The most helpful laboratory test is measurement of the urine Cl concentration, which is usually greater than 40 mmol/l in patients with BS in whom Cl excretion is equal to dietary Cl intake [26].

Measurement of urinary Ca excretion, which is usually high-normal or elevated in patients with BS, is another diagnosis method. Urinary Ca excretion can be determined with a 24 h urine collection or estimated from the calcium-to-creatinine (Ca/Cr) ratio in a spot urine specimen. The range of normal values for these measurements is more than 4 mg/kg/day or more than 0.21 urinary Ca/Cr ratio [27].

Prenatal diagnosis can be made by the high Cl content of the amniotic fluid [28],[29],[30] and mutational analysis of genomic DNA extracted from cultured amniocytes obtained by amniocentesis [31].

Differential diagnosis

The main differential diagnosis is with Gitelman syndrome, also known as the hypocalciuric variant of BS. Gitelman syndrome is an autosomal recessive disorder that presents with hypokalemia, metabolic alkalosis, hypomagnesemia, hypocalciuria, and normal blood pressure [32],[33],[34],[35].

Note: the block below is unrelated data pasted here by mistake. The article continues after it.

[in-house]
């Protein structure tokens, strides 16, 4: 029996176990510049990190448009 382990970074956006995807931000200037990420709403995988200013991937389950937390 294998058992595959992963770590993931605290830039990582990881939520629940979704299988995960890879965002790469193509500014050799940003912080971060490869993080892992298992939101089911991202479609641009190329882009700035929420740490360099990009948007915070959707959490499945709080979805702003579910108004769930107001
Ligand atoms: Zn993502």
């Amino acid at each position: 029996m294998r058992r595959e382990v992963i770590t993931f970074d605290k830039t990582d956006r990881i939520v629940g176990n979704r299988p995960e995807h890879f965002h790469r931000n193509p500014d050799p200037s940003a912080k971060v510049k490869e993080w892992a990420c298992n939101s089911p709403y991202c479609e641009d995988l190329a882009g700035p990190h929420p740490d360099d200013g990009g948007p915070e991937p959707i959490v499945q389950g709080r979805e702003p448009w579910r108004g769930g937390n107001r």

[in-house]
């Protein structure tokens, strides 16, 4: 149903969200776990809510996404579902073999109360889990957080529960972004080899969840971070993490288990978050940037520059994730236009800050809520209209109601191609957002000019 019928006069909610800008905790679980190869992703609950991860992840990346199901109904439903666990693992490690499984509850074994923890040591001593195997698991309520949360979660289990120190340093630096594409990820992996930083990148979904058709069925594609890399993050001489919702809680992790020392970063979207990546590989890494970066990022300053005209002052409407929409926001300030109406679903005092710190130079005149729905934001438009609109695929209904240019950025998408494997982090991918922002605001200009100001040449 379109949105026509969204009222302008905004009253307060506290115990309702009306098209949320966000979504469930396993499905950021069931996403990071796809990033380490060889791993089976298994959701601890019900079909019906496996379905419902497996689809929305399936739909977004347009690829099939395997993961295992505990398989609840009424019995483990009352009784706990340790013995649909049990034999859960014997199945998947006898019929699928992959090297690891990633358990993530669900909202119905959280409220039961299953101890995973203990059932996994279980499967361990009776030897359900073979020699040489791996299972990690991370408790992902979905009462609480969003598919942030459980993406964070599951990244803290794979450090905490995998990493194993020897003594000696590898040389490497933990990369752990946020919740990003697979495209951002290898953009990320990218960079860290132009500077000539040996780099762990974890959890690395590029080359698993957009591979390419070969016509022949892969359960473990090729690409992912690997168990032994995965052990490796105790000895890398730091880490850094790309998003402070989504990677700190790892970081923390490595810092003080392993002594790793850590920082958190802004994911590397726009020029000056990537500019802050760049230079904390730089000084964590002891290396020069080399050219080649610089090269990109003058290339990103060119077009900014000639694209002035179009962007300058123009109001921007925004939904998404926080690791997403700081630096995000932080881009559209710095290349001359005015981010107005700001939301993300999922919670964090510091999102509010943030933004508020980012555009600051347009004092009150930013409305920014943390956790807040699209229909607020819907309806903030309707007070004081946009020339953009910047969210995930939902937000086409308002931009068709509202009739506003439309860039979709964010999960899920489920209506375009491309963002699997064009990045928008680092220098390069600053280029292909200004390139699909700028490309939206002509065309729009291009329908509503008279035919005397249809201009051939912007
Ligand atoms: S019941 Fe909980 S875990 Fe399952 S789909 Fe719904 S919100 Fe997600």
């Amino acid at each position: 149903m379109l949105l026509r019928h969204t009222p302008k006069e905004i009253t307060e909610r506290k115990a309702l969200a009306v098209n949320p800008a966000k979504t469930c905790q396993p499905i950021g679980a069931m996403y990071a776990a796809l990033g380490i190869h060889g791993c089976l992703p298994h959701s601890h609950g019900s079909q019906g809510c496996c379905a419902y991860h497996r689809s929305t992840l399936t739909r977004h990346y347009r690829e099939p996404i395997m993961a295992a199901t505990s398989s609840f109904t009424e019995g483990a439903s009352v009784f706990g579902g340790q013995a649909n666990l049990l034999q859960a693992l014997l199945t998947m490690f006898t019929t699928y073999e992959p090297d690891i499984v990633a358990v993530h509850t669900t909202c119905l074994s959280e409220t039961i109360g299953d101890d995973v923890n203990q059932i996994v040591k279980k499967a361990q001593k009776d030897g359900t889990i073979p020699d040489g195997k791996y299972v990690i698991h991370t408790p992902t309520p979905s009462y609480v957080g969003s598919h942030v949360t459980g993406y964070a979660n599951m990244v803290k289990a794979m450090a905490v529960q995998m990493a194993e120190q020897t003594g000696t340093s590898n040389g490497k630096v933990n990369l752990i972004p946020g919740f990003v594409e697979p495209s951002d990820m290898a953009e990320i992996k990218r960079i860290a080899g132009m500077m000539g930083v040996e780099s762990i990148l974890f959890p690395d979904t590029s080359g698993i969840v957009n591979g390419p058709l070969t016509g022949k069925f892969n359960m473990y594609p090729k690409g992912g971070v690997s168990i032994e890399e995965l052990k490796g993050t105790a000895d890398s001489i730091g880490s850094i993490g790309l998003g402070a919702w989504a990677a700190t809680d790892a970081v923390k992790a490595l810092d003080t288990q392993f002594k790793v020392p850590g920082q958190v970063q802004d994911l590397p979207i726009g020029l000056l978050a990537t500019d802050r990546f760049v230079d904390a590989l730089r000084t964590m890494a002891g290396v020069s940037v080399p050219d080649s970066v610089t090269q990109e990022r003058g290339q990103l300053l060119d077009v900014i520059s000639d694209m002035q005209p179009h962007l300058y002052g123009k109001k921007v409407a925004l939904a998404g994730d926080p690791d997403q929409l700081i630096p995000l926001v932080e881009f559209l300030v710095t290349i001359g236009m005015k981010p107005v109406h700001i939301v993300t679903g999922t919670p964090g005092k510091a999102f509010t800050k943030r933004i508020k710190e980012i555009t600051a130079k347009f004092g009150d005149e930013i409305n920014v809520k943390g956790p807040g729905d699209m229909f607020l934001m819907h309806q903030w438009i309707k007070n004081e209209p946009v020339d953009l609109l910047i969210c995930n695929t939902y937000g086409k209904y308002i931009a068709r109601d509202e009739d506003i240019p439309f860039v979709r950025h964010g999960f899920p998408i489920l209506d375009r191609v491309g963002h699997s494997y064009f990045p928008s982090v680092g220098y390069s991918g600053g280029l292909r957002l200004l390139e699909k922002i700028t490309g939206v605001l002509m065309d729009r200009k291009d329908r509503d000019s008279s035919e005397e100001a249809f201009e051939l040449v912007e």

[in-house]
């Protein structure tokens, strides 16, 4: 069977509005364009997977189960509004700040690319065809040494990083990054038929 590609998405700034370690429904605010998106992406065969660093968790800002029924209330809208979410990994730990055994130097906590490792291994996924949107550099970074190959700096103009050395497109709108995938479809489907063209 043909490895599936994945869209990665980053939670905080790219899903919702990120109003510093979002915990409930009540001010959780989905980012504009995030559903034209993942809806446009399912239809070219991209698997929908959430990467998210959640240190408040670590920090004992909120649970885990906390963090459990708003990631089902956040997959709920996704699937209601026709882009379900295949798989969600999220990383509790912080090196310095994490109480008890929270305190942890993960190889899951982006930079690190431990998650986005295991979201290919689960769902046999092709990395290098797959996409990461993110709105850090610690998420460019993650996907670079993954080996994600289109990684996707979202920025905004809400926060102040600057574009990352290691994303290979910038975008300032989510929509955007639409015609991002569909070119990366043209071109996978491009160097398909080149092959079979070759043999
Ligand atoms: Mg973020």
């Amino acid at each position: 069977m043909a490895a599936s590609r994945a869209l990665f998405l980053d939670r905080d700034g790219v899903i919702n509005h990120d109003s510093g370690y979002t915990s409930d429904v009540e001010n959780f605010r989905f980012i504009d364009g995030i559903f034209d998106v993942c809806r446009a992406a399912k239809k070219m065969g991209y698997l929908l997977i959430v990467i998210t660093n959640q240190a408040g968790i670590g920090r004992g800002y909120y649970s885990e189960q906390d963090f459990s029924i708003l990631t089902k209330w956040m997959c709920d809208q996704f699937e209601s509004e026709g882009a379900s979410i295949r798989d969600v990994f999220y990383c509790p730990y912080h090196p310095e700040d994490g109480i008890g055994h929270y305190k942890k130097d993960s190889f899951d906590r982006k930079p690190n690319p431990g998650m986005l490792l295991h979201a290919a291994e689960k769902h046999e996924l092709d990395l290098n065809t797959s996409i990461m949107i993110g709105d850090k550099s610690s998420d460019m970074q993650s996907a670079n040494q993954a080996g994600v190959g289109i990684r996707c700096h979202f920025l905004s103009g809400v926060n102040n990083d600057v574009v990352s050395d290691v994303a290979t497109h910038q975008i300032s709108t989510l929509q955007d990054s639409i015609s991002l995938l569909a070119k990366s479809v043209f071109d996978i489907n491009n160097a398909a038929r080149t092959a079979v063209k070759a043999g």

In contrast to the typically early clinical presentation in BS, Gitelman syndrome is usually not diagnosed until late childhood or adulthood [33], although presentation in infancy has been described [36].

Other causes of unexplained hypokalemia and metabolic alkalosis associated with a normal or low blood pressure must be excluded before making the diagnosis of BS or Gitelman syndrome. The most common disorders that have a similar presentation and must be excluded are unexplained vomiting and diuretic use. It is not uncommon for patients to have both vomiting and diuretic abuse.

Measurement of the urine Cl concentration usually distinguishes unexplained self-induced vomiting from BS and Gitelman syndrome [26],[37].

The urine Cl concentration is usually less than 25 mmol/l in patients with vomiting due to both hypovolemia and hypochloremia. In contrast, the urine Cl concentration is typically much higher (usually >40 mmol/l) in patients with BS or Gitelman syndrome [26].

In the case of long use of diuretics, appropriate drug history and demonstration of the diuretic in the urine will establish the diagnosis [38],[39].

Other disorders that cause volume depletion but do not affect renal tubular function can partially mimic BS. These conditions have sometimes been called ‘pseudo-BS’ including cyclic vomiting, congenital Cl diarrhea, cystic fibrosis, and pyloric stenosis.


The tubular defects in BS or Gitelman syndrome cannot be corrected. As a result, treatment, which must be life-long, is aimed at minimizing the effects of the secondary increases in prostaglandin, renin, and aldosterone production and at correcting the volume deficit and electrolyte abnormalities.